football Edit

10 things we learned about new defensive coordinator Bob Diaco

1. Diaco's defense not your typical 3-4

A lot has been made about Nebraska’s upcoming transition from a 4-3 base defense to a 3-4 scheme under new defensive coordinator Bob Diaco. But what’s interesting about transition is that Diaco’s system isn’t one that is carved in stone.

One of the main points Diaco made about his defense was that it was far more versatile and accommodating than people might think. While it’s primarily a 3-4 look, Diaco said there were also a lot of elements of a 4-2-5 that had been incorporated from his previous coaching stops.

That means that despite any shortcomings Nebraska’s current roster might have in terms of converting to a 3-4 look, Diaco is well prepared to adjust accordingly around the strengths and weaknesses of his personnel.

Diaco also said he plans to listen to plenty of input from NU’s defensive assistants and even the players as to how to best utilize the roster during the initial transition.

“This is going to become ours,” Diaco said. “This is going to be Nebraska’s defense, and not my defense. It’s our defense.”

2. There are no plans to alter the Blackshirt tradition

Of course the question over how Diaco plans to handle the Blackshirt tradition came up during his very first press conference, and his answer was all Nebraska fans needed to hear.

“I’m going to be completely in line with Coach (Mike) Riley, who’s in line with the history of the Blackshirt defense," Diaco said. "I believe that everyone in this university is in lock step, and I’m excited about it, being in lock step with the tradition…

“From my understanding, when the starters are finally declared as the season begins, the Blackshirts are distributed to the starters.”

3. Personal connection sold Riley on Diaco

When Diaco arrived in Lincoln last week for his interview for the job, Riley was already well aware of Diaco’s impressive coaching resume.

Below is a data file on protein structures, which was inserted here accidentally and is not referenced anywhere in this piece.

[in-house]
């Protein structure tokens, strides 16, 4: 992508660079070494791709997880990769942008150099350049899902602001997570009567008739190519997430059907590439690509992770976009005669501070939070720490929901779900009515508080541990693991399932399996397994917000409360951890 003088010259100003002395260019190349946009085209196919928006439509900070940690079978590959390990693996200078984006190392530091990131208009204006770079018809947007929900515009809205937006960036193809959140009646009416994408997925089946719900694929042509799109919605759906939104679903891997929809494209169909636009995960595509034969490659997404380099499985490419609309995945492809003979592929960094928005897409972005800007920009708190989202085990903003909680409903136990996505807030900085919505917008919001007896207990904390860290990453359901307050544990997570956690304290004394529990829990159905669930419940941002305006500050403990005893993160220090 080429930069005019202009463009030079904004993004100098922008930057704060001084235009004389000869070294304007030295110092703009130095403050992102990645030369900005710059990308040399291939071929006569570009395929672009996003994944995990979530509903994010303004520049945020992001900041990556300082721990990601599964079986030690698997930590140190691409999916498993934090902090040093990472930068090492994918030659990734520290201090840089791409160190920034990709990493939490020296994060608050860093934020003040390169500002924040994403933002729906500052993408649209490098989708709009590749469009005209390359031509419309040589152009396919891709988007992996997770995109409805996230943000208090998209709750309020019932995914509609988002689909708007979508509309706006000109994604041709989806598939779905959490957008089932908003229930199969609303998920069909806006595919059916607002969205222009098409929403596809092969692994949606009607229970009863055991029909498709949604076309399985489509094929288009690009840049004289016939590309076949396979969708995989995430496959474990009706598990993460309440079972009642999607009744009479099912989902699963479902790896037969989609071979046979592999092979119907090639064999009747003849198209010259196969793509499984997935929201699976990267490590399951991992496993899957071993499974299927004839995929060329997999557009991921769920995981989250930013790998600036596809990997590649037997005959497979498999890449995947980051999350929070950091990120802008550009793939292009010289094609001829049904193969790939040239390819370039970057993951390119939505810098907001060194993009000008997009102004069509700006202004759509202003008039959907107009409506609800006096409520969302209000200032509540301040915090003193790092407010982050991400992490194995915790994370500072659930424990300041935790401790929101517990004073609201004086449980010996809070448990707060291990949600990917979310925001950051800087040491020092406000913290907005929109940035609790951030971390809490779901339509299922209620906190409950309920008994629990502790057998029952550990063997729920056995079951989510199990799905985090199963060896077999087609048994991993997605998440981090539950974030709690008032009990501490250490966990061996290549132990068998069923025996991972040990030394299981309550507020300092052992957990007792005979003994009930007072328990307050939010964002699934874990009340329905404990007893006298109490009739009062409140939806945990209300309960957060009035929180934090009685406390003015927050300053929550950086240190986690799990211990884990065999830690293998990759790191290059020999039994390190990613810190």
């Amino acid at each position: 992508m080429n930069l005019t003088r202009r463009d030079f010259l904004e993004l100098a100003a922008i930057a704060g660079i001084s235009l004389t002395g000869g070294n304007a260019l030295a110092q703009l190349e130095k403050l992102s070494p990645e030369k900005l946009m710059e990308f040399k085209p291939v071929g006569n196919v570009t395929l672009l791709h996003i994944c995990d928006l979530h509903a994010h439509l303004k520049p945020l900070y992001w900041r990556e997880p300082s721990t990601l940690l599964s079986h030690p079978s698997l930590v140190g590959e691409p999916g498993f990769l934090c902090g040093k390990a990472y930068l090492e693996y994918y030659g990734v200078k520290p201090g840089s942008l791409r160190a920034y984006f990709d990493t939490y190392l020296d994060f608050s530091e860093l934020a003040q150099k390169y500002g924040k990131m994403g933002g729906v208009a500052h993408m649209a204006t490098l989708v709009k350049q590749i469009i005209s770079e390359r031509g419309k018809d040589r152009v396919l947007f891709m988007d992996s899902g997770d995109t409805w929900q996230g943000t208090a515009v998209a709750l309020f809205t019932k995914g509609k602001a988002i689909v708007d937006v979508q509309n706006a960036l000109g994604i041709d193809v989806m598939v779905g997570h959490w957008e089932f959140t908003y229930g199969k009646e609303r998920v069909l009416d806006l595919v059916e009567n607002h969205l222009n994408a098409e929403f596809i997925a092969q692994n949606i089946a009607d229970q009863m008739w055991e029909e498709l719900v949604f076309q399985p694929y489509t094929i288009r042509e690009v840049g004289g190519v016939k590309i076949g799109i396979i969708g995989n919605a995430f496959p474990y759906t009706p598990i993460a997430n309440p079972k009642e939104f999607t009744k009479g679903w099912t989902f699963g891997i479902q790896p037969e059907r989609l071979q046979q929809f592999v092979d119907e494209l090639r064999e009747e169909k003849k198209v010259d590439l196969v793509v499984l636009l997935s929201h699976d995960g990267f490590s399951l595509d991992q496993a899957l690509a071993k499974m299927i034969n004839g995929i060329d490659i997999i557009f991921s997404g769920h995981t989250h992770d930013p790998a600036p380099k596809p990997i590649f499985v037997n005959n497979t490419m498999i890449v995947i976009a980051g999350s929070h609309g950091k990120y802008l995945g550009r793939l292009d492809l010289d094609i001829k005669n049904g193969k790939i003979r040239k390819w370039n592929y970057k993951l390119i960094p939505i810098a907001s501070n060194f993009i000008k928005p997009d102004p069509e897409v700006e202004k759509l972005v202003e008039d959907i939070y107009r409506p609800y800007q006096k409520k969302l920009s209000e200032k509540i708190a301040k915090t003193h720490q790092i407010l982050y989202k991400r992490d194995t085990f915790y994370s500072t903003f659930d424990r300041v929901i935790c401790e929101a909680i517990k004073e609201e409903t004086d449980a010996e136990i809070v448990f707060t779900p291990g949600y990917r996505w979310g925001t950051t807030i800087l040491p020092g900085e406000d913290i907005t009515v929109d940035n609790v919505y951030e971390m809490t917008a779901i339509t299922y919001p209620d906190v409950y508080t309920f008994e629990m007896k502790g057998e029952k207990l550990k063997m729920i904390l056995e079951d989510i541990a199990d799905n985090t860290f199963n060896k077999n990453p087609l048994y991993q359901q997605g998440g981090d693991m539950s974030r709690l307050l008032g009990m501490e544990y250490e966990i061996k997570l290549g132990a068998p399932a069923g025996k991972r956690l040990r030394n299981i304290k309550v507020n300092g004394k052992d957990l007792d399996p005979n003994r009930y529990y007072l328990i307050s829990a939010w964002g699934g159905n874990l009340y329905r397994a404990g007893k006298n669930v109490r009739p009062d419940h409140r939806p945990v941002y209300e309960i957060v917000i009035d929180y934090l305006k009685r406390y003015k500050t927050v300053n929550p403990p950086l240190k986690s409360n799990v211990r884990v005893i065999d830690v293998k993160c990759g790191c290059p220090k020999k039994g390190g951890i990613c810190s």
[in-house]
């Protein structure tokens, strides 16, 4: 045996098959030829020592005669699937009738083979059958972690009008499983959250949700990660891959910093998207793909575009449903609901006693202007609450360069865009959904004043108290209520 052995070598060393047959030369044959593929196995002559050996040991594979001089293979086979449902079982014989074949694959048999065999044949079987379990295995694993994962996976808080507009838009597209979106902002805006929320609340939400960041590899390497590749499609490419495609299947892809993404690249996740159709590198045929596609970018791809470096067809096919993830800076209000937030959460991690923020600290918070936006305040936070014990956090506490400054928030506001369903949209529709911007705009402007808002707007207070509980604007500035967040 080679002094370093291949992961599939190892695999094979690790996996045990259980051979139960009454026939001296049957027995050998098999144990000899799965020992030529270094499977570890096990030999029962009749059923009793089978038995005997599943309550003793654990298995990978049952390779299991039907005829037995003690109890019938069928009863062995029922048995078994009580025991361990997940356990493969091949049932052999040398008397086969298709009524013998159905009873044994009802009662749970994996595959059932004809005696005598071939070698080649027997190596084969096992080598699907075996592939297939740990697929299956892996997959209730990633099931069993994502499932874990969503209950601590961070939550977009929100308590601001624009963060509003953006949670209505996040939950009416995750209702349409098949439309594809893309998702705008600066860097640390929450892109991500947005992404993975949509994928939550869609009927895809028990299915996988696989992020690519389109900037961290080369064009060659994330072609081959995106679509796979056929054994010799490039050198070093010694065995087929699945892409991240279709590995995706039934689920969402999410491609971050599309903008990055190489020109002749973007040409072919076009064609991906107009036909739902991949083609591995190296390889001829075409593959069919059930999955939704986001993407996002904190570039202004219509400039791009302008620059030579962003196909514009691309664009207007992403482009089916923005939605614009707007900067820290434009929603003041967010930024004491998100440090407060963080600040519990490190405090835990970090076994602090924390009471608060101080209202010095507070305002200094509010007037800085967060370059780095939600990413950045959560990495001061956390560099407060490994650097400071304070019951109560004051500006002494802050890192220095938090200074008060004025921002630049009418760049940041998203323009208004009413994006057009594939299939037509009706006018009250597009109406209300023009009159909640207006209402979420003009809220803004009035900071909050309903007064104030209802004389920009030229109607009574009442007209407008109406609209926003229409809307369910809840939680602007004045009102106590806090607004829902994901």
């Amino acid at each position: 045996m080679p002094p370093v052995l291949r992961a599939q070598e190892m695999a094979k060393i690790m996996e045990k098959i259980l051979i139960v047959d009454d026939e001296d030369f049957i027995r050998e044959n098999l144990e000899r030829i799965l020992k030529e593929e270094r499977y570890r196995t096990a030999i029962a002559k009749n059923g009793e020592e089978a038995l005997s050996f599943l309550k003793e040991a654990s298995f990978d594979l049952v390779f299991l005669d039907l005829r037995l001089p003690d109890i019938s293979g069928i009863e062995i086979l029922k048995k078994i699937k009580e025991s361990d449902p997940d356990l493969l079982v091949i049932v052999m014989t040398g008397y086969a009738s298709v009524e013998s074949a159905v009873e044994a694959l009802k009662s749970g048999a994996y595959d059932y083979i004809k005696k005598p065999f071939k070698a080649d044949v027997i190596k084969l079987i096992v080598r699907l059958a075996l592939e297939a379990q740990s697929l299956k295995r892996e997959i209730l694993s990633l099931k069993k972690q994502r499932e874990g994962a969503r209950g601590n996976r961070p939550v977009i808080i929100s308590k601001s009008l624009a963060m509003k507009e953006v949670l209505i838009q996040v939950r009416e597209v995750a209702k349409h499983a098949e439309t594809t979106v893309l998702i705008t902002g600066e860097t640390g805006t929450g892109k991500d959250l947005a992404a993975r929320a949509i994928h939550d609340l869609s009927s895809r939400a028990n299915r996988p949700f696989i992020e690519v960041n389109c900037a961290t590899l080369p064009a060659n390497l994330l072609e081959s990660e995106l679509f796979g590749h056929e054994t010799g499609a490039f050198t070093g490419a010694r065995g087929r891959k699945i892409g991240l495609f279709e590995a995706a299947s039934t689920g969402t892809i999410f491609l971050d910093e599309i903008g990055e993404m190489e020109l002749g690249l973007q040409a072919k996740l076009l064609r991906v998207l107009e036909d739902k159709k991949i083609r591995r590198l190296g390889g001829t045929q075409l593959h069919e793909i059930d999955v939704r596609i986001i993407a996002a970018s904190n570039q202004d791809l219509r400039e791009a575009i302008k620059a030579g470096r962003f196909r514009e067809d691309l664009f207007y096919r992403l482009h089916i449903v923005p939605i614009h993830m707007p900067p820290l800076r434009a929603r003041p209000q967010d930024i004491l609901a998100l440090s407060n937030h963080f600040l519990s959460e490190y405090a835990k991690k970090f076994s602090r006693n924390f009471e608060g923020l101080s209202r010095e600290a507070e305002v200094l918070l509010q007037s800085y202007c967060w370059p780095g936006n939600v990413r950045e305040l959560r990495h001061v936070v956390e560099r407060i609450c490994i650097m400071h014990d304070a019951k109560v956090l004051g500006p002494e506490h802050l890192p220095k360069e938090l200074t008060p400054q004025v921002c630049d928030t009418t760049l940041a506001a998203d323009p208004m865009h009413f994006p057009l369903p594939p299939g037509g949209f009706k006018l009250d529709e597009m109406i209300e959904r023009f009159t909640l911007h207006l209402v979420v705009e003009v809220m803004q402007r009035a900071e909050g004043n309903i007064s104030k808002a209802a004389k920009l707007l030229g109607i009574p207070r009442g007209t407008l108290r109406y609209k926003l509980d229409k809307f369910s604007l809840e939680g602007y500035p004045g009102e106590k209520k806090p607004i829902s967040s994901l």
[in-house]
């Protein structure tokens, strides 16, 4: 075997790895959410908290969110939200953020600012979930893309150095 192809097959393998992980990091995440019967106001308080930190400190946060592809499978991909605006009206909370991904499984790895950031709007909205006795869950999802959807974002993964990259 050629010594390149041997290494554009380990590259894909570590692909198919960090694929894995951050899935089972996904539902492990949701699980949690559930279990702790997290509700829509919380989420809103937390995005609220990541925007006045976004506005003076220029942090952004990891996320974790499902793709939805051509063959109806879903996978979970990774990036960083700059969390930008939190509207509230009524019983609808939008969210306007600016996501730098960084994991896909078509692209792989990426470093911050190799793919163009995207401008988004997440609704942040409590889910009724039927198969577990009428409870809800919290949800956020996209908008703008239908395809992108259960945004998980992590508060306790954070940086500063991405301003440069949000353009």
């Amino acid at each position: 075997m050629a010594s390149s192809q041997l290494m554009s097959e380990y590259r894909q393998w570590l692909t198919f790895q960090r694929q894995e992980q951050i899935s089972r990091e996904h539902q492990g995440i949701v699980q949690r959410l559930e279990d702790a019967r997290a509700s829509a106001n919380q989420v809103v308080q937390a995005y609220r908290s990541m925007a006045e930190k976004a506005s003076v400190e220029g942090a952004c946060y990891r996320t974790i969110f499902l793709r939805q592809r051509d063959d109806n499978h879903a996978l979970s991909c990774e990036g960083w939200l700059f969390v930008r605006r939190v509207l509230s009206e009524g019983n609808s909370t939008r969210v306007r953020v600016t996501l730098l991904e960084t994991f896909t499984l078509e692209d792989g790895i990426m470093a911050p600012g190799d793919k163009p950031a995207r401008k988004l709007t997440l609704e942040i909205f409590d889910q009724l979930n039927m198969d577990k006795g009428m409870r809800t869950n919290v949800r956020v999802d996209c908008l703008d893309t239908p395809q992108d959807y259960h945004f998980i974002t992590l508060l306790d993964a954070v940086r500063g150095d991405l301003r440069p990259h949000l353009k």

What sold Nebraska’s head coach was how he instantly connected with Diaco both professionally and personally in only a short amount of time.

It also didn’t hurt that Diaco had been a head coach for three seasons at UConn, which Riley said gave him a broader understanding of the dynamics of the entire team and not just one side of the ball.

“I really had a lot of fun visiting with him when he was here, talking and listening to him talk about football,” Riley said. “His system, philosophically some of the parts about how you play the game - I just had a lot of fun.

"I think he’s a teacher, very motivating to listen to just as a coach there with him. Coupled with his history as a coach and that interview, it was pretty much a no-brainer for me.”

4. LBs will be Diaco's forte, but Bray will still have a big role

Diaco will obviously oversee the entire defense as the coordinator, but he also said he would work specifically with Nebraska’s linebackers when it came to the day-to-day coaching.

That said, it’s not as if current linebackers coach Trent Bray is suddenly a non-factor.

Diaco said that during the “classroom” situations like position meetings and film study, he will work with the entire linebacker group as a whole.

But when NU hits the practice field, the linebackers will be divided between inside and outside players, so he and Bray will each handle one group.

5. Things happened quickly in getting Diaco to Nebraska

Diaco said when he received his first contact from Nebraska last Thursday gauging his interest for interviewing for the job, he was actually at a Chicago airport during a layover from another interview at a different school - presumably Arkansas, though he didn’t specify.

Diaco said he immediately accepted the invitation to reroute his flights to Lincoln, but made sure NU knew he only had one suit and the sweatshirt and jeans he was wearing.

Riley told him he didn’t care at all what Diaco wore, as he was more concerned with just sitting down and talking some football. Still, when Diaco landed, he changed back into his suit in the Lincoln airport bathroom just to make sure he made a good first impression.